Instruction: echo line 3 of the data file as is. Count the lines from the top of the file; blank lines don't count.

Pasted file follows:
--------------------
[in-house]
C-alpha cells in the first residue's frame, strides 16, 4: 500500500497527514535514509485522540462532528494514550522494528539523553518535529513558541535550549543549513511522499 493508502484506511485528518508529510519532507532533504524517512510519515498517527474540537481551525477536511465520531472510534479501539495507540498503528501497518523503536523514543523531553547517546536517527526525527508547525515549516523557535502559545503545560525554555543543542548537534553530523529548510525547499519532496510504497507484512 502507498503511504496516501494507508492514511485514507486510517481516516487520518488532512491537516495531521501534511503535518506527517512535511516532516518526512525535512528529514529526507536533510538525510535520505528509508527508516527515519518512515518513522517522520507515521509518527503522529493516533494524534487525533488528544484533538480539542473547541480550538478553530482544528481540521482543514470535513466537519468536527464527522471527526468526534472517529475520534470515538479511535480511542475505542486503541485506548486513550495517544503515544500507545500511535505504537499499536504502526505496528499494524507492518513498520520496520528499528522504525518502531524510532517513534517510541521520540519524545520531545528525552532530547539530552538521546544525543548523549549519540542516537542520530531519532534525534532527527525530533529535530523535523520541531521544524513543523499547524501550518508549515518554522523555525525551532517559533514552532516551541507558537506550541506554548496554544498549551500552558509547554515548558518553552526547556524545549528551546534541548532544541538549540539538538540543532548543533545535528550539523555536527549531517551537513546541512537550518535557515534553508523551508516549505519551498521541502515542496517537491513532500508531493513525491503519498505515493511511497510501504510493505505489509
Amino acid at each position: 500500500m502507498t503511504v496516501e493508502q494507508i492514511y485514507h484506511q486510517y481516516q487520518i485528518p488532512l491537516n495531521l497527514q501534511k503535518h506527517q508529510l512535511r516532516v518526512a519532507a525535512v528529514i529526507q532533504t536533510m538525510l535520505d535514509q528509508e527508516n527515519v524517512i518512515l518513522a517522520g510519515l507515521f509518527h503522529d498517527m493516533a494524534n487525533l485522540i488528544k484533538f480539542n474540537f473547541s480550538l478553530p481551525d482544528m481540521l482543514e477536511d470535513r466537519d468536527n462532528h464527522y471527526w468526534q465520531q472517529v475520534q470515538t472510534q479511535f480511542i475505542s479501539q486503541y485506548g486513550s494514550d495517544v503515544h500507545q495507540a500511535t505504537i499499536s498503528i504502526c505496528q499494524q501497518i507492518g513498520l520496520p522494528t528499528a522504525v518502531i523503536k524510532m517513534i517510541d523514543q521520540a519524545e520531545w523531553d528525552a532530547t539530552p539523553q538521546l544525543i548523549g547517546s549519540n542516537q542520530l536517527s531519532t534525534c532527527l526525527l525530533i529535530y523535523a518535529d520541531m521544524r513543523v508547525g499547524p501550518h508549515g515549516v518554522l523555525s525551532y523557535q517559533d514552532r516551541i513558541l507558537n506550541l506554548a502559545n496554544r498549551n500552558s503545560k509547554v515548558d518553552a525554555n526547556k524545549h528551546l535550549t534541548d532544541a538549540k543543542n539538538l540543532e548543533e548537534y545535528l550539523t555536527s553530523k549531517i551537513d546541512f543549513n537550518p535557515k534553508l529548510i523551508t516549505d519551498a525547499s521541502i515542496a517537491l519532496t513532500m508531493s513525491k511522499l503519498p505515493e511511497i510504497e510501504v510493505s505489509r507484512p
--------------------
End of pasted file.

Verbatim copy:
Amino acid at each position: 500500500m502507498t503511504v496516501e493508502q494507508i492514511y485514507h484506511q486510517y481516516q487520518i485528518p488532512l491537516n495531521l497527514q501534511k503535518h506527517q508529510l512535511r516532516v518526512a519532507a525535512v528529514i529526507q532533504t536533510m538525510l535520505d535514509q528509508e527508516n527515519v524517512i518512515l518513522a517522520g510519515l507515521f509518527h503522529d498517527m493516533a494524534n487525533l485522540i488528544k484533538f480539542n474540537f473547541s480550538l478553530p481551525d482544528m481540521l482543514e477536511d470535513r466537519d468536527n462532528h464527522y471527526w468526534q465520531q472517529v475520534q470515538t472510534q479511535f480511542i475505542s479501539q486503541y485506548g486513550s494514550d495517544v503515544h500507545q495507540a500511535t505504537i499499536s498503528i504502526c505496528q499494524q501497518i507492518g513498520l520496520p522494528t528499528a522504525v518502531i523503536k524510532m517513534i517510541d523514543q521520540a519524545e520531545w523531553d528525552a532530547t539530552p539523553q538521546l544525543i548523549g547517546s549519540n542516537q542520530l536517527s531519532t534525534c532527527l526525527l525530533i529535530y523535523a518535529d520541531m521544524r513543523v508547525g499547524p501550518h508549515g515549516v518554522l523555525s525551532y523557535q517559533d514552532r516551541i513558541l507558537n506550541l506554548a502559545n496554544r498549551n500552558s503545560k509547554v515548558d518553552a525554555n526547556k524545549h528551546l535550549t534541548d532544541a538549540k543543542n539538538l540543532e548543533e548537534y545535528l550539523t555536527s553530523k549531517i551537513d546541512f543549513n537550518p535557515k534553508l529548510i523551508t516549505d519551498a525547499s521541502i515542496a517537491l519532496t513532500m508531493s513525491k511522499l503519498p505515493e511511497i510504497e510501504v510493505s505489509r507484512p